On Tuesday, the schedule for the daily lineup of bands at this year's Frendly Gathering, put on by Jack Mitrani and Danny Davis, was released. Featuring more than 30 bands and DJs playing on five stages over three days, on a piece of land in Vermont outfitted with a skate ramp, swimming pond, and a full food and art vendor's village, this festival is an almost incomprehensible evolutionary leap forward from last year's camping and music party in the woods.
Most music festivals are organized by concert promoters who do it as full-time jobs -- and to make the leap from small to big time usually takes most festival organizations at least five years. These guys are trying to do it in one. Plus, Mitrani and Davis already have full-time jobs: snowboarding, the demands of which take up a lot more time than that spent on hill riding. So when we saw bands such as Deer Tick and Dr. Dog on the roster, and began to understand the full scope of what they are trying to pull off, it became clear that a phone call was in order.
We tracked Mitrani down in the woods in the middle of a stage build-out to get him to explain just what the heck is going on here.
ESPN: Before we get into the heart of this inquisition, tell us how the idea for a festival itself started.
Jack Mitrani: It started back in the last Olympic year, which was just the craziest year for all of us. First, with Danny and Kevin [Pearce] getting so hurt, and then Luke [Mitrani] got screwed out of going to the Olympics because of judging politics, and then Lago ended up going and medaling.
By the end of all that, when summer came around, I was like: We need to get everyone together and just have a little soul refresh.
So we just... gathered, in Crowley Lake -- it was just a camping trip. We brought some speakers up and partied. It was just a reason to get everyone together and have a good time.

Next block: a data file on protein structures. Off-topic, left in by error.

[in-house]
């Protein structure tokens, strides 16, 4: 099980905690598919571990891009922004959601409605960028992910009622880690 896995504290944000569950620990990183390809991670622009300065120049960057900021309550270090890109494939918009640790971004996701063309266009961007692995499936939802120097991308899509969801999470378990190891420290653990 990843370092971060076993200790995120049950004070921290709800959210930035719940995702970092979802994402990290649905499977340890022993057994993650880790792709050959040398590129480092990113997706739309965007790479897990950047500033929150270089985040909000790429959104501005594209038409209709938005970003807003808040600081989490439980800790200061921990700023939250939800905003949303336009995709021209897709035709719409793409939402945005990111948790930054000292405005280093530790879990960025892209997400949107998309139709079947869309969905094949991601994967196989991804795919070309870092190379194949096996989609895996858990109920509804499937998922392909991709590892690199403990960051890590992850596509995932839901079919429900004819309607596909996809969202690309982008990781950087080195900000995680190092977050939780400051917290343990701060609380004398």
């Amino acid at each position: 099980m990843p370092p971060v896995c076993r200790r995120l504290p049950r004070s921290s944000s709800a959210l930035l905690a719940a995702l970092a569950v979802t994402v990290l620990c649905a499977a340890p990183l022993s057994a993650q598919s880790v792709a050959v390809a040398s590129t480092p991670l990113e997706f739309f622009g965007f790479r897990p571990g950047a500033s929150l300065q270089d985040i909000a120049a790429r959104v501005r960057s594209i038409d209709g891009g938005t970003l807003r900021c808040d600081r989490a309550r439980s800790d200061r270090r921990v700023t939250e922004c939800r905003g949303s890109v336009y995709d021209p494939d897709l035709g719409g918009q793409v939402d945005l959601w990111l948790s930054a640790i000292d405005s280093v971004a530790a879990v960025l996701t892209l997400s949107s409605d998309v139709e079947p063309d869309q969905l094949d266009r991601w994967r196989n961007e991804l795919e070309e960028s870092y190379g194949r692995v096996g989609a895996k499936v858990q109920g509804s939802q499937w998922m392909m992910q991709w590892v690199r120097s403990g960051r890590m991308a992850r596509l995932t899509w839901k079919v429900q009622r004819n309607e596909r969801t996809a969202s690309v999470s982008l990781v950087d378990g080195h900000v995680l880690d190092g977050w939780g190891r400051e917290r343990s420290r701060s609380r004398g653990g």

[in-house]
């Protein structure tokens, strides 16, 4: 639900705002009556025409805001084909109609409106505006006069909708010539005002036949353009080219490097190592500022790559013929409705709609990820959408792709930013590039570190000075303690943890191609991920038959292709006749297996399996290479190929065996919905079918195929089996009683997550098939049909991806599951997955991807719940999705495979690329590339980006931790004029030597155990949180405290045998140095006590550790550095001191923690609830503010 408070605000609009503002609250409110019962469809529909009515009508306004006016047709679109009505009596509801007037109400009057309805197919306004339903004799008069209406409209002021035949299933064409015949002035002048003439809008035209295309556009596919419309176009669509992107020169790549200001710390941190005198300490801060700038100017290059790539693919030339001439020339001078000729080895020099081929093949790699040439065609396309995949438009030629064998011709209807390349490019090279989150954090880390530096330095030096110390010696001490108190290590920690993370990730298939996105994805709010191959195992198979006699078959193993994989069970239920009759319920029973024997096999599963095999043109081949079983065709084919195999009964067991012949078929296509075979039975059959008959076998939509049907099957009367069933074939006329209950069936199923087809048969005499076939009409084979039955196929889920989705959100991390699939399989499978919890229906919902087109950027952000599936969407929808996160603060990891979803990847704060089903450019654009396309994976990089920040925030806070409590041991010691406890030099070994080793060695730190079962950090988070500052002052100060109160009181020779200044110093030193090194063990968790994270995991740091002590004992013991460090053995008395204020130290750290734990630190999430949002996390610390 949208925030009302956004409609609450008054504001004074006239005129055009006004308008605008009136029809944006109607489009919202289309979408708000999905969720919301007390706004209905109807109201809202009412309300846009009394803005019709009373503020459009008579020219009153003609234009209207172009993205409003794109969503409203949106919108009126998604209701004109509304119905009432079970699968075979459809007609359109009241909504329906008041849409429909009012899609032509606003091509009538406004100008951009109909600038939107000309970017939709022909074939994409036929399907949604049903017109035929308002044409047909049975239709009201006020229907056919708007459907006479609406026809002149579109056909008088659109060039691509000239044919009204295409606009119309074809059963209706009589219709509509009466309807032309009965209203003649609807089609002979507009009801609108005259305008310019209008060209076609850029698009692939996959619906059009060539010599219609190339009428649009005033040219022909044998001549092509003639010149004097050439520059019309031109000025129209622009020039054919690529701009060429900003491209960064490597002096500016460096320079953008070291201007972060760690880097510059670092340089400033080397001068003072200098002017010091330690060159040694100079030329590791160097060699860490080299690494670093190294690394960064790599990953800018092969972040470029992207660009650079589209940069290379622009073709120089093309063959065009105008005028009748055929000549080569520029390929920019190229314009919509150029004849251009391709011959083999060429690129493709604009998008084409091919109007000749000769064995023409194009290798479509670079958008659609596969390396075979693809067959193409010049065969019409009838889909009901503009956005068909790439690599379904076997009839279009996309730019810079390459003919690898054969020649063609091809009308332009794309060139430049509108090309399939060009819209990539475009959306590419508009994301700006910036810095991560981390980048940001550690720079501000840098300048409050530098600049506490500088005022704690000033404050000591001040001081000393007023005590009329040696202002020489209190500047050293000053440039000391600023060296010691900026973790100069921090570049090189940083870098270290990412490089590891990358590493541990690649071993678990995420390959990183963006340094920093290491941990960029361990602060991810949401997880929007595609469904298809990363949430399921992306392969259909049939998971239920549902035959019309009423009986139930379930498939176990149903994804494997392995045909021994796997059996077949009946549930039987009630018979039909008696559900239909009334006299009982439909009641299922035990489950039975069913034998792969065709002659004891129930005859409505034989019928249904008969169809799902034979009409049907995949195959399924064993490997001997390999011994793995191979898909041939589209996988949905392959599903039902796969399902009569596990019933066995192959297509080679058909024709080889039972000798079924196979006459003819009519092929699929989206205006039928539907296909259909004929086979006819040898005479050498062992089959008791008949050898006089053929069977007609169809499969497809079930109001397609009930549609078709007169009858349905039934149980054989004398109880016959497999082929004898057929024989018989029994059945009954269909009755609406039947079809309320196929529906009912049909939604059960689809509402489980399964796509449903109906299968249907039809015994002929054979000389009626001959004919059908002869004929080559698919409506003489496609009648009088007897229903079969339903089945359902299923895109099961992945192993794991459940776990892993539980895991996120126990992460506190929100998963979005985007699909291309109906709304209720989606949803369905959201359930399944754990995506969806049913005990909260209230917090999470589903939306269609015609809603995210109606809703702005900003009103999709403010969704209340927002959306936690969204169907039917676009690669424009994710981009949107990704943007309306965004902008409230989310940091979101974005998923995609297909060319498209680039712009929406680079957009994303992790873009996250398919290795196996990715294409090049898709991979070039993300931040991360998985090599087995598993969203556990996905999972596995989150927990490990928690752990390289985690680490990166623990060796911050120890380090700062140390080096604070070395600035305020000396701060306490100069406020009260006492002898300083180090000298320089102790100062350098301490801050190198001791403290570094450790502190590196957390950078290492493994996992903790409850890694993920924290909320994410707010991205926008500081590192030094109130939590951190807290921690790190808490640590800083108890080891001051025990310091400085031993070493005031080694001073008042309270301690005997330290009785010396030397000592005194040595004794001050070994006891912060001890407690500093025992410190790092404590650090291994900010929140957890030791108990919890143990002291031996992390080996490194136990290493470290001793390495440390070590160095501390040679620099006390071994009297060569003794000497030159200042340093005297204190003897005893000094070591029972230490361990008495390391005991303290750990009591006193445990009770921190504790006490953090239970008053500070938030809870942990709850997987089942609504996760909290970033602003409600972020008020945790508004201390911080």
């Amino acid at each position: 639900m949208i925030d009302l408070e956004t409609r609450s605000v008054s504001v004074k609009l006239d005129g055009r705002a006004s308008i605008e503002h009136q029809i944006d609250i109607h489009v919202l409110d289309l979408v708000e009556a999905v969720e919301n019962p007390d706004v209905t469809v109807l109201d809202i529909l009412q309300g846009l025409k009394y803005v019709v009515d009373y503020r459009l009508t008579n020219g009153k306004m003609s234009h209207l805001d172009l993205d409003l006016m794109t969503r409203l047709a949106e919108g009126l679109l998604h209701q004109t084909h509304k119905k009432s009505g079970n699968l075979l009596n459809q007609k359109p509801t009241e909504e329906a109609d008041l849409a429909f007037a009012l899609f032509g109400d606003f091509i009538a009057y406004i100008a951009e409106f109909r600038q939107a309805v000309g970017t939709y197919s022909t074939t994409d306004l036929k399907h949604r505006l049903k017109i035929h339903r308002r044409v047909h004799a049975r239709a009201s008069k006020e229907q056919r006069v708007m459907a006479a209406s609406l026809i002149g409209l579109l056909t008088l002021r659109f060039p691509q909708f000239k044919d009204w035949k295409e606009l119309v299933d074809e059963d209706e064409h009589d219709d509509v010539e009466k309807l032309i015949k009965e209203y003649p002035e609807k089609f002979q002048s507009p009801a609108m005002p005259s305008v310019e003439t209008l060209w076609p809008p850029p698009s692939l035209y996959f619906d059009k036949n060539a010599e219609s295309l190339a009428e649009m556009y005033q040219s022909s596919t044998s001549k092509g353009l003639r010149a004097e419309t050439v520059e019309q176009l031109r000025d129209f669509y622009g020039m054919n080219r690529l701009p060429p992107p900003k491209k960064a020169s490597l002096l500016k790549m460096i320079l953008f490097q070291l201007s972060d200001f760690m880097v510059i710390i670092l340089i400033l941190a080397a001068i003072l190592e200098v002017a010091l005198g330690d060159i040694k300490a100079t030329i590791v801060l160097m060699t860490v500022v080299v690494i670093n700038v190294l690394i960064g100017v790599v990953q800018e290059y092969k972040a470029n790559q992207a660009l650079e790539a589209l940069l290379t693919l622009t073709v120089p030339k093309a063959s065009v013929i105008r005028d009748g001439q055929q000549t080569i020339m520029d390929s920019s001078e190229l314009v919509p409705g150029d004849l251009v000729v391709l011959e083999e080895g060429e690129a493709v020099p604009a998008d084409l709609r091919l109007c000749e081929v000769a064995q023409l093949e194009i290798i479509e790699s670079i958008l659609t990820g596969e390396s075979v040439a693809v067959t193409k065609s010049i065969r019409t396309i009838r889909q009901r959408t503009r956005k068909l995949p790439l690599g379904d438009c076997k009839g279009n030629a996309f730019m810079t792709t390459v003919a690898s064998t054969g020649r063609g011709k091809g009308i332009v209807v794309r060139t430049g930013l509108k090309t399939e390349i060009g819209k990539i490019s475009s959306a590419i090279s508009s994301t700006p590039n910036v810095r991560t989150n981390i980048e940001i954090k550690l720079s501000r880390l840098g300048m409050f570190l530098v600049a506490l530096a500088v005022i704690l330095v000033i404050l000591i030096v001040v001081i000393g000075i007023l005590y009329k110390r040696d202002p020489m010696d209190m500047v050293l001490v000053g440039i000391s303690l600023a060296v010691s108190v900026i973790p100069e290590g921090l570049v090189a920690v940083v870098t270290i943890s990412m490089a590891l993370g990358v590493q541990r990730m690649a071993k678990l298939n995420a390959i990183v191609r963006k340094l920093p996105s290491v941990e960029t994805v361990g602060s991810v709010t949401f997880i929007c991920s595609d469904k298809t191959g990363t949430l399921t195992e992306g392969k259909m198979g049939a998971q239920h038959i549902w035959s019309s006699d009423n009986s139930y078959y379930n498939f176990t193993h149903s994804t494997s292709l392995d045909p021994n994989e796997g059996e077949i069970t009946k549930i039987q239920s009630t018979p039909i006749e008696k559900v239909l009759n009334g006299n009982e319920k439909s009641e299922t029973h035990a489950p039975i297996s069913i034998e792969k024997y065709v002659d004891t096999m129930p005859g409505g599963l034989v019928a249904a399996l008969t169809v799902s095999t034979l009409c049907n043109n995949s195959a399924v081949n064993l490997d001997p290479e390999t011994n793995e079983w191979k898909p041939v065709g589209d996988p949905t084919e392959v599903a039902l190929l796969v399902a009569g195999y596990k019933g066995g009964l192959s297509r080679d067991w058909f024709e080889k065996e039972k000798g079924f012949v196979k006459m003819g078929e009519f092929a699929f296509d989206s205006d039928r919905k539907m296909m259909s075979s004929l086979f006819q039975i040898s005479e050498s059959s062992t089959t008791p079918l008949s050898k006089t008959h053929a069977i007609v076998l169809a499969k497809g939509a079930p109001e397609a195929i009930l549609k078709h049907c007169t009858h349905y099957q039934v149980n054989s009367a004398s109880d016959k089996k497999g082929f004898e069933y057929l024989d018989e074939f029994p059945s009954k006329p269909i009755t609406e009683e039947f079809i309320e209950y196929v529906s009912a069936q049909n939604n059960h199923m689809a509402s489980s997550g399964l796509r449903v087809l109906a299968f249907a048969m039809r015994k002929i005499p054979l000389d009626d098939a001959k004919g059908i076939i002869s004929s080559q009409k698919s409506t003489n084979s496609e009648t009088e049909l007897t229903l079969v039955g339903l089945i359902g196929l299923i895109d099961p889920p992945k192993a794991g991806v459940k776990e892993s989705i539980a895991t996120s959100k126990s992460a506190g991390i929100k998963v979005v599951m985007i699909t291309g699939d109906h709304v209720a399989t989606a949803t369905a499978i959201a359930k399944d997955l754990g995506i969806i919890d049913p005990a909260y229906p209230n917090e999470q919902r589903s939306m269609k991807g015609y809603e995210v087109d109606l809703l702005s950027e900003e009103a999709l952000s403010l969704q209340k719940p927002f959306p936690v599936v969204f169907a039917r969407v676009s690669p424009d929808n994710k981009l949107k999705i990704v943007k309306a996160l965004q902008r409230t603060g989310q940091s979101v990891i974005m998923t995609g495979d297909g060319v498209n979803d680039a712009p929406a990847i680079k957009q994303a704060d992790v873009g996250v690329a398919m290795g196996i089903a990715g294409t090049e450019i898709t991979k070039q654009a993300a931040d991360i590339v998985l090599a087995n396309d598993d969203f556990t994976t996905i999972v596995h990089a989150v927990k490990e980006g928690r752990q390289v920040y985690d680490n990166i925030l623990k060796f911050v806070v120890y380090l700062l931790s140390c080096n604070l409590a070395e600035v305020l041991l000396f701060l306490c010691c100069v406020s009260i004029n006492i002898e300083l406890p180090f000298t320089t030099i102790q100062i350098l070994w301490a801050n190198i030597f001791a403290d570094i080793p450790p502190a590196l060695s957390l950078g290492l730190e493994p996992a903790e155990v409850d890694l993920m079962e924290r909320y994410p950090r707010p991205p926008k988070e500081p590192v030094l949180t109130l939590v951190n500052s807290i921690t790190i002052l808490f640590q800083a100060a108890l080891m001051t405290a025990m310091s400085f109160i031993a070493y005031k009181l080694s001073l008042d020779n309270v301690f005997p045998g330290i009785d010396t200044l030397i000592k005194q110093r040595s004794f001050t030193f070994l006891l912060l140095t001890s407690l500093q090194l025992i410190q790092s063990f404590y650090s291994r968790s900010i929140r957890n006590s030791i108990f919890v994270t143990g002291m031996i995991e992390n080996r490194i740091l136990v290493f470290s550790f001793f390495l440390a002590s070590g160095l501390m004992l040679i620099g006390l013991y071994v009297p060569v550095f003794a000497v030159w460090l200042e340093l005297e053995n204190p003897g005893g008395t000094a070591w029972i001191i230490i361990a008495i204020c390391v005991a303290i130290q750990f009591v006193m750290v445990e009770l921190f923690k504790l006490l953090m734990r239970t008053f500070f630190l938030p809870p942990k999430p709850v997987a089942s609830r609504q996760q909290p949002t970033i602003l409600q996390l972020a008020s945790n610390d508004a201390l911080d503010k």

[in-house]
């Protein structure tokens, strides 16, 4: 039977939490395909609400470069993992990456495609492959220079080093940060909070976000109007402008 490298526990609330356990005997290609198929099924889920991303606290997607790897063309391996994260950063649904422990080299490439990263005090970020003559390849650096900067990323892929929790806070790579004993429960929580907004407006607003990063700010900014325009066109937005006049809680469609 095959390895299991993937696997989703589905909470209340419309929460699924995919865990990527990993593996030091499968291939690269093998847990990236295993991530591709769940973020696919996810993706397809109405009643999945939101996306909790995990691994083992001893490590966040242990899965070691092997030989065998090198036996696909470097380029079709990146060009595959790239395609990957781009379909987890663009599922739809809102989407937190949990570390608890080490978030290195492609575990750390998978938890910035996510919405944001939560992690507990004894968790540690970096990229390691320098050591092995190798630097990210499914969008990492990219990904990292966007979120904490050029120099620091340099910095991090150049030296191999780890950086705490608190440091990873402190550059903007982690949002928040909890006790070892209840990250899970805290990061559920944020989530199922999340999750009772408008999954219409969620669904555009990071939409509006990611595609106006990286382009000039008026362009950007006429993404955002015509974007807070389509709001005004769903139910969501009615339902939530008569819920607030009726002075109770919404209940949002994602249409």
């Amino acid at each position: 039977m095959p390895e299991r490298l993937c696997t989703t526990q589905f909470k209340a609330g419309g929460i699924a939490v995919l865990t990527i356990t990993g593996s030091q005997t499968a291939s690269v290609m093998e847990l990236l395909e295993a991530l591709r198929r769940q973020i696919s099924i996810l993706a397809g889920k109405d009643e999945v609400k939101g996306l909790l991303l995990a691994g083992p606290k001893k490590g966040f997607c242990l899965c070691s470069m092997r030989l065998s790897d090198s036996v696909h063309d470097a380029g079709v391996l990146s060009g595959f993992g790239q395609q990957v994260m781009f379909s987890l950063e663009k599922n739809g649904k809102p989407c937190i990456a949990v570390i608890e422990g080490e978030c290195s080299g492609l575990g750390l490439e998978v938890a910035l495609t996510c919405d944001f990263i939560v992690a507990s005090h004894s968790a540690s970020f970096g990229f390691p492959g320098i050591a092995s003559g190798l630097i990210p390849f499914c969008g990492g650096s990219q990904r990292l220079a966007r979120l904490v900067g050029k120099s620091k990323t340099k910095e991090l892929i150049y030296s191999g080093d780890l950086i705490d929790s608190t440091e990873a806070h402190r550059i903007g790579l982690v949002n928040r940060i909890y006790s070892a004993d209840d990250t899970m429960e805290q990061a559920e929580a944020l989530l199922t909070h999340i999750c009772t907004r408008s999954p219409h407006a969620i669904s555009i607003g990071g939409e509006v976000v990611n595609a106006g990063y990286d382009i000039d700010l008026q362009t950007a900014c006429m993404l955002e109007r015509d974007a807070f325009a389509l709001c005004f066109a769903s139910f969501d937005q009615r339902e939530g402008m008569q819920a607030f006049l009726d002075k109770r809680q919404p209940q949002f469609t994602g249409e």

We had so much fun, and after we decided that, of course we were going to have to do it again. Danny and I are music festival lovers -- we go to a lot of them -- so we thought we'd try to gear the next gathering more toward music, to try to do our own music festival. And here we are.
That's a pretty big jump, from a camping trip to what you've got going on now.
Obviously, back then we didn't know how much went in to putting on a music festival [laughs] but now that we know ... It's still all good. It's definitely still a reason to get all of our friends together, so it works out.
Putting on a festival on of this caliber takes a little bit more work than you were anticipating?
[Laughs] Exactly. We kind of got in way over our heads. As soon as you start booking all of these big bands then EVERYTHING else has to be bigger. You have to figure out how to accommodate them, so they are comfortable and have everything they need. You have to get more security. When you get 35 bands you aren't just paying for the bands, you are paying to have a legit professional venue to host them in. Every day the budget gets bigger. It's incredible.
But the bigger it is, the easier it is to convince people to come. You know, a small festival in Vermont, it's not so easy to get your west coast buddies to come out for it. But you tell them Z Trip is going to be there, and they're on their way.
What was the first festival that you Danny went to that made you guys think you wanted to do your own one day?